“It’s all about you taking a journey of your own devising in the same way we all take short little trips with this or that object d’art, whereever we might happen to find one. The film is mesmerizing to look at but mostly it just lies there. Well, no, it doesn’t ‘lie there’ but it just kind of swirls around and flakes out on its own dime. Run with it or don’t (and 97% of the people out there aren’t going to even watch this thing, much less take the journey) but ‘it’s up to you,’ as the Moody Blues once sang.
“To The Wonder doesn’t precisely fart in your face. It leads you rather to wonder what the air might be like if you’ve just cut one in a shopping mall and there’s someone right behind you, downwind. That’s obviously a gross and infantile thing to think about, but To The Wonder frees you to go into such realms if you want. It’s your deal, man. Be an adult or a child or a 12 year-old or a buffalo. Or a mosquito buzzing around a buffalo. Naah, that’s dull. Be a buffalo and sniff the air as Rachel McAdams walks by! You can go anywhere, be anything. Which is liberating in a sense, but if you can’t or won’t take the trip you’ll just get up and leave or take a nap or throw something at the screen. Or get up and leave and head for the nearest mall.
“I went with it. I wasn’t bored. Well, at least not for the first hour. I knew what I’d be getting into and I basically roamed around in my head as I was led and lulled along by Emmanuel Lubezki‘s images and as I contemplated the narcotized blankness coming out of Ben Affleck‘s ‘Neil’ character, who is more or less based on Malick. Or would be based on Malick if Malick had the balls to make a film about himself, which he doesn’t. If Malick had faced himself and made a film about his own solitude and obstinacy and persistence…wow! That would have been something.
“But Malick is a hider, a coward, a wuss. He used to be the guy who was up to something mystical and probing and mysterious. Now he tosses lettuce leaves in the air and leaves you to put them all into a bowl as you chop the celery and the carrots and the tomatoes and decide upon the dressing.
To The Wonder “is a wispy, ethereal thing composed of flaky intimations and whispers and Lubezki’s wondrous cinematography with maybe 20 or 25 lines of dialogue, if that. It’s basically The Tree of Life 2: Oklahoma Depression. It’s Malick sitting next to you and gently whispering in your ear, ‘You wanna leave? Go ahead. Go on, it’s okay, I don’t care…do what you want. But you can also stay.'”
All Pedro Almodovar movies are perfect. Even the less-good ones. But I felt a very slight tingle of concern when this trailer indicated that I’m So Excited (a.k.a., Los amantes pasajeros) will take place almost entirely inside a plane. A 10.7.12 article by Cineuropa‘s Sergio Rios Perez says exactly that, adding that the story of this “very light comedy” happens “mostly from the moment a plane breaks down to the moment it manages to make an emergency landing.”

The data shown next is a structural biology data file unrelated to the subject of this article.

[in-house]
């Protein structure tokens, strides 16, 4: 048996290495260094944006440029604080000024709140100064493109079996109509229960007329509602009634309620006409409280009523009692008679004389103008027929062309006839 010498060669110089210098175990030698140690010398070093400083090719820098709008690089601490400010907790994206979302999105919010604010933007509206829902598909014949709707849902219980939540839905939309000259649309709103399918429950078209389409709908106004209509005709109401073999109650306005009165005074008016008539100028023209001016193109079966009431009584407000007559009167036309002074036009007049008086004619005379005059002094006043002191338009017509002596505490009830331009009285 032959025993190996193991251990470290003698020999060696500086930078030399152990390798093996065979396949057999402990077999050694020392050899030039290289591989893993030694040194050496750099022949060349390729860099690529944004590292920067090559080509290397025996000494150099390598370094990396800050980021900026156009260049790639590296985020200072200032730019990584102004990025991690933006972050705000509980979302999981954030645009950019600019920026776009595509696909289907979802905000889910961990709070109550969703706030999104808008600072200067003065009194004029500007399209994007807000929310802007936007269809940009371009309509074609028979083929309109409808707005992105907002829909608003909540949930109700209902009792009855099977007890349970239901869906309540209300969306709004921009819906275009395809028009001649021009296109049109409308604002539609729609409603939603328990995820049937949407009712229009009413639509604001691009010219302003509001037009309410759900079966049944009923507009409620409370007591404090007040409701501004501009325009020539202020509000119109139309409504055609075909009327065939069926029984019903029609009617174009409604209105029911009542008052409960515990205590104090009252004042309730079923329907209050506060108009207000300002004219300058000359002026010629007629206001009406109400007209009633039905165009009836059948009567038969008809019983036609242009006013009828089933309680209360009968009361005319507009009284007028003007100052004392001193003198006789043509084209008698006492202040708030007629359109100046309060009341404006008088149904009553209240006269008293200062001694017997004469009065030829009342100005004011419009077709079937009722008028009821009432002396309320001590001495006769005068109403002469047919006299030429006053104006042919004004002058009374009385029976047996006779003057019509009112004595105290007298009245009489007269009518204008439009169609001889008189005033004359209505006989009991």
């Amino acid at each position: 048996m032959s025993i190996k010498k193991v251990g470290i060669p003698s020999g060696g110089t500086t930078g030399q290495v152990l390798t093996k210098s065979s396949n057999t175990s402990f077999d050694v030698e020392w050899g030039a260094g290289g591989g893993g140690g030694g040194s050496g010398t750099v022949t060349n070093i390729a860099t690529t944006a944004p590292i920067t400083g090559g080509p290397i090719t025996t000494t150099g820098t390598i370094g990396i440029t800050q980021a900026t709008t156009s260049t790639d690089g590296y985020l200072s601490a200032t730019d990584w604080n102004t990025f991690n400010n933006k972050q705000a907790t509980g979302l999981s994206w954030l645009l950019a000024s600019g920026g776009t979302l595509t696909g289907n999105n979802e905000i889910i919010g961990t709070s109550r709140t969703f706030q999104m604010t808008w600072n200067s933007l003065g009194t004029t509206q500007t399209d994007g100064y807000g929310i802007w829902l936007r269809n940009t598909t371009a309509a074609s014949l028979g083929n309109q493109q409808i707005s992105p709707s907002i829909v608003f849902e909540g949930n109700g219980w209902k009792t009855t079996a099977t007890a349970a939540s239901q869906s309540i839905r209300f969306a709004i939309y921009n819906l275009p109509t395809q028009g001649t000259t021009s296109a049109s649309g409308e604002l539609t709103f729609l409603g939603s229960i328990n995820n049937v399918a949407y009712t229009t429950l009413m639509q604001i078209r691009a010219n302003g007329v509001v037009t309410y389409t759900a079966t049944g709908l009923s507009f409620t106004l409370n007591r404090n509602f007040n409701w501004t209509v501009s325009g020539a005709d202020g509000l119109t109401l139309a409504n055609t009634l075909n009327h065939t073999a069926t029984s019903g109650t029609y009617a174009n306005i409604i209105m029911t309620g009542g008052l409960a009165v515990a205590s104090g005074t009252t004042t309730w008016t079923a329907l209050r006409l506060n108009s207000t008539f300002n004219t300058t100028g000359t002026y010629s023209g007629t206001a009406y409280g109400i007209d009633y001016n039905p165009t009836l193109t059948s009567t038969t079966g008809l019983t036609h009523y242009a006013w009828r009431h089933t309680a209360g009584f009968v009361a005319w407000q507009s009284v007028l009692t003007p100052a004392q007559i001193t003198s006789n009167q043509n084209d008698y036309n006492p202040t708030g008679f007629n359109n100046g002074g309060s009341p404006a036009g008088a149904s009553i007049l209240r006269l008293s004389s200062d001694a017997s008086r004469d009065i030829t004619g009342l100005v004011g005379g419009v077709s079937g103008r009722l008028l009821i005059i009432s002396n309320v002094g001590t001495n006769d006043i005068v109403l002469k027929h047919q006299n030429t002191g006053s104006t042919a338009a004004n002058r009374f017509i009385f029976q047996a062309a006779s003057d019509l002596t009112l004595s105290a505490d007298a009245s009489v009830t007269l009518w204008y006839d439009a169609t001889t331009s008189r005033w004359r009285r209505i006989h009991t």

The ensemble cast includes Javier Camara, Cecilia Roth, Lola Dueñas, Raul Arevalo, Carlos Areces, Antonio de la Torre, Hugo Silva, Miguel Angel Silvestre and Blanca Suarez. Antonio Banderas, Penelope Cruz, Carmen Machi and Paz Vega have brief cameos.
This morning novelist and Oregonian contributor Shawn Levy tweeted this photo of Stanley Kubrick shooting Lolita sometime (I’m guessing) in the fall or winter of ’61. Except for some second-unit work in the States Lolita was shot entirely in England. Mobil’s Wiki page says it had a few gas stations there.
I was reading a N.Y. Times Manohla Dargis piece this morning called “Pushing Grisly Boundaries Since 1895” (which is part of a bigger ensemble piece called “Big Bang Theories: Violence on Screen.” She writes that “execution films” were a popular subgenre in the early days of cinema, and mentions “Executing An Elephant” (1903), which shows poor Topsy, an Indian elephant who had killed three men, getting zapped with 6600 volts.
For whatever reason I’d never seen the Topsy death short before this morning. So less than 60 seconds after reading about Topsy’s fate in Dargis’s piece…you guessed it. The guy who not only filmed the execution but turned on the juice? Thomas Alva Edison. Topsy was going to be killed anyway (she had probably been mistreated and had reacted with appropriate hostility) and Edison wanted to show how lethal alternating current electricity could be.
Emotional ties exist between the Smoke House restaurant (4420 Lakeside Drive, Burbank — right across from Warner Bros. studios) and Argo producer George Clooney, who’s eaten there several times over the years and even named his production company after the joint.
Juke box at Mel’s on the Strip (taken tonight).